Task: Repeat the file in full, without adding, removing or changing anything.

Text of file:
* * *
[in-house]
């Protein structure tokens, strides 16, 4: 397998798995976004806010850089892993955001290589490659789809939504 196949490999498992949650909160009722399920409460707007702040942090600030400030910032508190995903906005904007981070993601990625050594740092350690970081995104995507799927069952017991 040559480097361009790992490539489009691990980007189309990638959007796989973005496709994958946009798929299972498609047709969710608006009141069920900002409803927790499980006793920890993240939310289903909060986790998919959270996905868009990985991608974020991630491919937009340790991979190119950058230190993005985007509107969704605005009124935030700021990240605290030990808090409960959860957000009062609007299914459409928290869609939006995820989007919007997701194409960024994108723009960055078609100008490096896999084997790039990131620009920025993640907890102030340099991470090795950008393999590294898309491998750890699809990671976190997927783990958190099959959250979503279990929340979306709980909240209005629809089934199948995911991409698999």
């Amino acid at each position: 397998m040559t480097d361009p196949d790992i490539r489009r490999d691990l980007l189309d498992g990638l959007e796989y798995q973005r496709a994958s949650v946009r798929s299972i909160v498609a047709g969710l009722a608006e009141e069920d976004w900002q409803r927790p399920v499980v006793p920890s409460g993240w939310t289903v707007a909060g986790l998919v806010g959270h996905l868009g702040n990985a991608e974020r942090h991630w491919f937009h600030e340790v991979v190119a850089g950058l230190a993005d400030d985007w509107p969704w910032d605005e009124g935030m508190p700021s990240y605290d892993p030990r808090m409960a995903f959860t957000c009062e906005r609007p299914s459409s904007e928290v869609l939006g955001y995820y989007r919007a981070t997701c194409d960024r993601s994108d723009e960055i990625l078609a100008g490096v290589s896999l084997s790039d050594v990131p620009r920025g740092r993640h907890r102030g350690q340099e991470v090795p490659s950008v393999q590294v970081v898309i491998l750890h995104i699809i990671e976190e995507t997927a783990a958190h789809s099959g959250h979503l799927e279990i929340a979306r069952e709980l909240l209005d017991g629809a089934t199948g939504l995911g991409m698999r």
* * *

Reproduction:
[in-house]
């Protein structure tokens, strides 16, 4: 397998798995976004806010850089892993955001290589490659789809939504 196949490999498992949650909160009722399920409460707007702040942090600030400030910032508190995903906005904007981070993601990625050594740092350690970081995104995507799927069952017991 040559480097361009790992490539489009691990980007189309990638959007796989973005496709994958946009798929299972498609047709969710608006009141069920900002409803927790499980006793920890993240939310289903909060986790998919959270996905868009990985991608974020991630491919937009340790991979190119950058230190993005985007509107969704605005009124935030700021990240605290030990808090409960959860957000009062609007299914459409928290869609939006995820989007919007997701194409960024994108723009960055078609100008490096896999084997790039990131620009920025993640907890102030340099991470090795950008393999590294898309491998750890699809990671976190997927783990958190099959959250979503279990929340979306709980909240209005629809089934199948995911991409698999």
């Amino acid at each position: 397998m040559t480097d361009p196949d790992i490539r489009r490999d691990l980007l189309d498992g990638l959007e796989y798995q973005r496709a994958s949650v946009r798929s299972i909160v498609a047709g969710l009722a608006e009141e069920d976004w900002q409803r927790p399920v499980v006793p920890s409460g993240w939310t289903v707007a909060g986790l998919v806010g959270h996905l868009g702040n990985a991608e974020r942090h991630w491919f937009h600030e340790v991979v190119a850089g950058l230190a993005d400030d985007w509107p969704w910032d605005e009124g935030m508190p700021s990240y605290d892993p030990r808090m409960a995903f959860t957000c009062e906005r609007p299914s459409s904007e928290v869609l939006g955001y995820y989007r919007a981070t997701c194409d960024r993601s994108d723009e960055i990625l078609a100008g490096v290589s896999l084997s790039d050594v990131p620009r920025g740092r993640h907890r102030g350690q340099e991470v090795p490659s950008v393999q590294v970081v898309i491998l750890h995104i699809i990671e976190e995507t997927a783990a958190h789809s099959g959250h979503l799927e279990i929340a979306r069952e709980l909240l209005d017991g629809a089934t199948g939504l995911g991409m698999r």